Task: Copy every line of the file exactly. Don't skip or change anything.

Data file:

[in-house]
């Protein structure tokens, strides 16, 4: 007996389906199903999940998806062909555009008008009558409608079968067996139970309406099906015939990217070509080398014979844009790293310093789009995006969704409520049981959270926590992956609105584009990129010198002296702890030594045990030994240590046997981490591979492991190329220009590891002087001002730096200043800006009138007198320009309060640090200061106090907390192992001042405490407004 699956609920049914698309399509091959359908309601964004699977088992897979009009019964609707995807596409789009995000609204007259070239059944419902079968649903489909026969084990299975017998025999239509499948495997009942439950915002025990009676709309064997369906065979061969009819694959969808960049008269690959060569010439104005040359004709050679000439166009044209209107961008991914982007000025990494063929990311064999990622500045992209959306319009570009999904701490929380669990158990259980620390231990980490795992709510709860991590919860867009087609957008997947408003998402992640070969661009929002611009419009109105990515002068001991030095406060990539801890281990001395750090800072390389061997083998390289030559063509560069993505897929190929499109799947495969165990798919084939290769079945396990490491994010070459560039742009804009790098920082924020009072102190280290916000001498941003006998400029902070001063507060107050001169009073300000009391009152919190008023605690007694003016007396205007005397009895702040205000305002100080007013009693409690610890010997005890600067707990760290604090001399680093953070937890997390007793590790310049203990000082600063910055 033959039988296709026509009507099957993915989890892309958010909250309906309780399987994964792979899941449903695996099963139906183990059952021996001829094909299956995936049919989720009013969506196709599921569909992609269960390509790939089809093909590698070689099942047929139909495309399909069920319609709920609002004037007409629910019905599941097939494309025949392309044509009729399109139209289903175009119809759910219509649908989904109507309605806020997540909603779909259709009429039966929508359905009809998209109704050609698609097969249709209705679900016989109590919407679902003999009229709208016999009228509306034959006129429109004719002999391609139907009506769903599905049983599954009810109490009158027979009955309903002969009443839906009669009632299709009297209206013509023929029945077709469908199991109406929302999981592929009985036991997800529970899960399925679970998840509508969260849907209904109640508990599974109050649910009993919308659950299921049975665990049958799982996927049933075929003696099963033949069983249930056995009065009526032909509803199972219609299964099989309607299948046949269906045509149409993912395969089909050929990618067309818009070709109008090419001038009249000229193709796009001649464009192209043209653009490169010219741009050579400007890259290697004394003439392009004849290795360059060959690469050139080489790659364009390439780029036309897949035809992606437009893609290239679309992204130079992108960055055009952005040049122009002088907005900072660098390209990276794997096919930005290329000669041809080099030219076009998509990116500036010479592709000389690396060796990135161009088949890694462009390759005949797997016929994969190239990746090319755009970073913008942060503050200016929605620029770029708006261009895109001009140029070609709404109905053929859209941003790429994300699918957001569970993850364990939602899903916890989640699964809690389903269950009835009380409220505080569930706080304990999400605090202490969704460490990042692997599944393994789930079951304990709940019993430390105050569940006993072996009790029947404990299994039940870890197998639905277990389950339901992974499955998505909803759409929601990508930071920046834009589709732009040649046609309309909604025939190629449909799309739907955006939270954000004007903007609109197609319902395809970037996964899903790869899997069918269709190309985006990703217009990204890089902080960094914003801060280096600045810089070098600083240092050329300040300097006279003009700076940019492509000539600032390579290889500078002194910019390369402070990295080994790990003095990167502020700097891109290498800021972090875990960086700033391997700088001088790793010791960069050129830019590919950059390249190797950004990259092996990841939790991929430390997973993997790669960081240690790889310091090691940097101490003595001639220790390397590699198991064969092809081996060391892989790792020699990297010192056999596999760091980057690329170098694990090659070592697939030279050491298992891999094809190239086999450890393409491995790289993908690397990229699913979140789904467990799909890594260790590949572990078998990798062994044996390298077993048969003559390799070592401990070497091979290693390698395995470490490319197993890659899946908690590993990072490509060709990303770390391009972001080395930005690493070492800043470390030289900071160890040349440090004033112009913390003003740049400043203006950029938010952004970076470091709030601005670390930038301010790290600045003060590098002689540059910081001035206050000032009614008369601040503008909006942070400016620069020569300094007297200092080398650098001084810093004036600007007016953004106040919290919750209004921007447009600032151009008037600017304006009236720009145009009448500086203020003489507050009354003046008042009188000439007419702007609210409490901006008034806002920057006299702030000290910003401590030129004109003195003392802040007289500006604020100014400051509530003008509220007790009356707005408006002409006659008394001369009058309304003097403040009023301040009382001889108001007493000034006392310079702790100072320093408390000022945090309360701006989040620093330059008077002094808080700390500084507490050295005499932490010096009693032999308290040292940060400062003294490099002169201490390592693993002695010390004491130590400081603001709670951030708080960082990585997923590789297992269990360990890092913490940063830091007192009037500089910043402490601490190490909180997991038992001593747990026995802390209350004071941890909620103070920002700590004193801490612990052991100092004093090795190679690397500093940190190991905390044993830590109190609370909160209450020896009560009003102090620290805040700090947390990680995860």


[in-house]
């Protein structure tokens, strides 16, 4: 007996389906199903999940998806062909555009008008009558409608079968067996139970309406099906015939990217070509080398014979844009790293310093789009995006969704409520049981959270926590992956609105584009990129010198002296702890030594045990030994240590046997981490591979492991190329220009590891002087001002730096200043800006009138007198320009309060640090200061106090907390192992001042405490407004 699956609920049914698309399509091959359908309601964004699977088992897979009009019964609707995807596409789009995000609204007259070239059944419902079968649903489909026969084990299975017998025999239509499948495997009942439950915002025990009676709309064997369906065979061969009819694959969808960049008269690959060569010439104005040359004709050679000439166009044209209107961008991914982007000025990494063929990311064999990622500045992209959306319009570009999904701490929380669990158990259980620390231990980490795992709510709860991590919860867009087609957008997947408003998402992640070969661009929002611009419009109105990515002068001991030095406060990539801890281990001395750090800072390389061997083998390289030559063509560069993505897929190929499109799947495969165990798919084939290769079945396990490491994010070459560039742009804009790098920082924020009072102190280290916000001498941003006998400029902070001063507060107050001169009073300000009391009152919190008023605690007694003016007396205007005397009895702040205000305002100080007013009693409690610890010997005890600067707990760290604090001399680093953070937890997390007793590790310049203990000082600063910055 033959039988296709026509009507099957993915989890892309958010909250309906309780399987994964792979899941449903695996099963139906183990059952021996001829094909299956995936049919989720009013969506196709599921569909992609269960390509790939089809093909590698070689099942047929139909495309399909069920319609709920609002004037007409629910019905599941097939494309025949392309044509009729399109139209289903175009119809759910219509649908989904109507309605806020997540909603779909259709009429039966929508359905009809998209109704050609698609097969249709209705679900016989109590919407679902003999009229709208016999009228509306034959006129429109004719002999391609139907009506769903599905049983599954009810109490009158027979009955309903002969009443839906009669009632299709009297209206013509023929029945077709469908199991109406929302999981592929009985036991997800529970899960399925679970998840509508969260849907209904109640508990599974109050649910009993919308659950299921049975665990049958799982996927049933075929003696099963033949069983249930056995009065009526032909509803199972219609299964099989309607299948046949269906045509149409993912395969089909050929990618067309818009070709109008090419001038009249000229193709796009001649464009192209043209653009490169010219741009050579400007890259290697004394003439392009004849290795360059060959690469050139080489790659364009390439780029036309897949035809992606437009893609290239679309992204130079992108960055055009952005040049122009002088907005900072660098390209990276794997096919930005290329000669041809080099030219076009998509990116500036010479592709000389690396060796990135161009088949890694462009390759005949797997016929994969190239990746090319755009970073913008942060503050200016929605620029770029708006261009895109001009140029070609709404109905053929859209941003790429994300699918957001569970993850364990939602899903916890989640699964809690389903269950009835009380409220505080569930706080304990999400605090202490969704460490990042692997599944393994789930079951304990709940019993430390105050569940006993072996009790029947404990299994039940870890197998639905277990389950339901992974499955998505909803759409929601990508930071920046834009589709732009040649046609309309909604025939190629449909799309739907955006939270954000004007903007609109197609319902395809970037996964899903790869899997069918269709190309985006990703217009990204890089902080960094914003801060280096600045810089070098600083240092050329300040300097006279003009700076940019492509000539600032390579290889500078002194910019390369402070990295080994790990003095990167502020700097891109290498800021972090875990960086700033391997700088001088790793010791960069050129830019590919950059390249190797950004990259092996990841939790991929430390997973993997790669960081240690790889310091090691940097101490003595001639220790390397590699198991064969092809081996060391892989790792020699990297010192056999596999760091980057690329170098694990090659070592697939030279050491298992891999094809190239086999450890393409491995790289993908690397990229699913979140789904467990799909890594260790590949572990078998990798062994044996390298077993048969003559390799070592401990070497091979290693390698395995470490490319197993890659899946908690590993990072490509060709990303770390391009972001080395930005690493070492800043470390030289900071160890040349440090004033112009913390003003740049400043203006950029938010952004970076470091709030601005670390930038301010790290600045003060590098002689540059910081001035206050000032009614008369601040503008909006942070400016620069020569300094007297200092080398650098001084810093004036600007007016953004106040919290919750209004921007447009600032151009008037600017304006009236720009145009009448500086203020003489507050009354003046008042009188000439007419702007609210409490901006008034806002920057006299702030000290910003401590030129004109003195003392802040007289500006604020100014400051509530003008509220007790009356707005408006002409006659008394001369009058309304003097403040009023301040009382001889108001007493000034006392310079702790100072320093408390000022945090309360701006989040620093330059008077002094808080700390500084507490050295005499932490010096009693032999308290040292940060400062003294490099002169201490390592693993002695010390004491130590400081603001709670951030708080960082990585997923590789297992269990360990890092913490940063830091007192009037500089910043402490601490190490909180997991038992001593747990026995802390209350004071941890909620103070920002700590004193801490612990052991100092004093090795190679690397500093940190190991905390044993830590109190609370909160209450020896009560009003102090620290805040700090947390990680995860």